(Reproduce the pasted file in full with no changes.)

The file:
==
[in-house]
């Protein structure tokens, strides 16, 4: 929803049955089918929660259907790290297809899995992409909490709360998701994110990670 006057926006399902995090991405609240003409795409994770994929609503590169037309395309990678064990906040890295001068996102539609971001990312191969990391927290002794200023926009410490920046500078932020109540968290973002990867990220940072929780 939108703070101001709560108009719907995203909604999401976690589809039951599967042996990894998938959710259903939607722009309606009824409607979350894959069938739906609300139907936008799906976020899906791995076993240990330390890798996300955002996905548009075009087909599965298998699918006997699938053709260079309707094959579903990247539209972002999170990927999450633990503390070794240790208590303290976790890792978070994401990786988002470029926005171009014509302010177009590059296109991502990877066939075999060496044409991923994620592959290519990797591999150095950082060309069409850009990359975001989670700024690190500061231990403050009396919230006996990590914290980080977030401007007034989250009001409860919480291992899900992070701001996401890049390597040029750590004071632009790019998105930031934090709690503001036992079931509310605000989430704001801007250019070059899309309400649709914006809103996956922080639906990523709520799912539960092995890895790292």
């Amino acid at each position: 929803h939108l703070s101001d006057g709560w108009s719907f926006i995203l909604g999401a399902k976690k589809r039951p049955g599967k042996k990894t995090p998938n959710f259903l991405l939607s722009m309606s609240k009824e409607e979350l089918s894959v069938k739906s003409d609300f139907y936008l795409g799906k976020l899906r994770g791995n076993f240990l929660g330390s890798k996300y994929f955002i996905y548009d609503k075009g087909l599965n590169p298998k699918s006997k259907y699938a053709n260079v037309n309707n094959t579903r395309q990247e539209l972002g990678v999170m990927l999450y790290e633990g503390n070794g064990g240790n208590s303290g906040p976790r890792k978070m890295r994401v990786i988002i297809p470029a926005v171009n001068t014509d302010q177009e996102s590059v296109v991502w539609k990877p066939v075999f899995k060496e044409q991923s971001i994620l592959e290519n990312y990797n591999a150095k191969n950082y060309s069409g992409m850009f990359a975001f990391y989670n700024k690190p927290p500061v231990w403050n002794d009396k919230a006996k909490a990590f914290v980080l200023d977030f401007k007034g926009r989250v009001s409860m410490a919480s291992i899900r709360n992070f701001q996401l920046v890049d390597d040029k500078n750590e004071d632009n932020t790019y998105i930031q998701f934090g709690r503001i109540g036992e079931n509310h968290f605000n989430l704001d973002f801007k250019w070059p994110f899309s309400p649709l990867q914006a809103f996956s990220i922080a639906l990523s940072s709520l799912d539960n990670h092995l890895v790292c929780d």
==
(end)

[in-house]
């Protein structure tokens, strides 16, 4: 929803049955089918929660259907790290297809899995992409909490709360998701994110990670 006057926006399902995090991405609240003409795409994770994929609503590169037309395309990678064990906040890295001068996102539609971001990312191969990391927290002794200023926009410490920046500078932020109540968290973002990867990220940072929780 939108703070101001709560108009719907995203909604999401976690589809039951599967042996990894998938959710259903939607722009309606009824409607979350894959069938739906609300139907936008799906976020899906791995076993240990330390890798996300955002996905548009075009087909599965298998699918006997699938053709260079309707094959579903990247539209972002999170990927999450633990503390070794240790208590303290976790890792978070994401990786988002470029926005171009014509302010177009590059296109991502990877066939075999060496044409991923994620592959290519990797591999150095950082060309069409850009990359975001989670700024690190500061231990403050009396919230006996990590914290980080977030401007007034989250009001409860919480291992899900992070701001996401890049390597040029750590004071632009790019998105930031934090709690503001036992079931509310605000989430704001801007250019070059899309309400649709914006809103996956922080639906990523709520799912539960092995890895790292």
């Amino acid at each position: 929803h939108l703070s101001d006057g709560w108009s719907f926006i995203l909604g999401a399902k976690k589809r039951p049955g599967k042996k990894t995090p998938n959710f259903l991405l939607s722009m309606s609240k009824e409607e979350l089918s894959v069938k739906s003409d609300f139907y936008l795409g799906k976020l899906r994770g791995n076993f240990l929660g330390s890798k996300y994929f955002i996905y548009d609503k075009g087909l599965n590169p298998k699918s006997k259907y699938a053709n260079v037309n309707n094959t579903r395309q990247e539209l972002g990678v999170m990927l999450y790290e633990g503390n070794g064990g240790n208590s303290g906040p976790r890792k978070m890295r994401v990786i988002i297809p470029a926005v171009n001068t014509d302010q177009e996102s590059v296109v991502w539609k990877p066939v075999f899995k060496e044409q991923s971001i994620l592959e290519n990312y990797n591999a150095k191969n950082y060309s069409g992409m850009f990359a975001f990391y989670n700024k690190p927290p500061v231990w403050n002794d009396k919230a006996k909490a990590f914290v980080l200023d977030f401007k007034g926009r989250v009001s409860m410490a919480s291992i899900r709360n992070f701001q996401l920046v890049d390597d040029k500078n750590e004071d632009n932020t790019y998105i930031q998701f934090g709690r503001i109540g036992e079931n509310h968290f605000n989430l704001d973002f801007k250019w070059p994110f899309s309400p649709l990867q914006a809103f996956s990220i922080a639906l990523s940072s709520l799912d539960n990670h092995l890895v790292c929780d």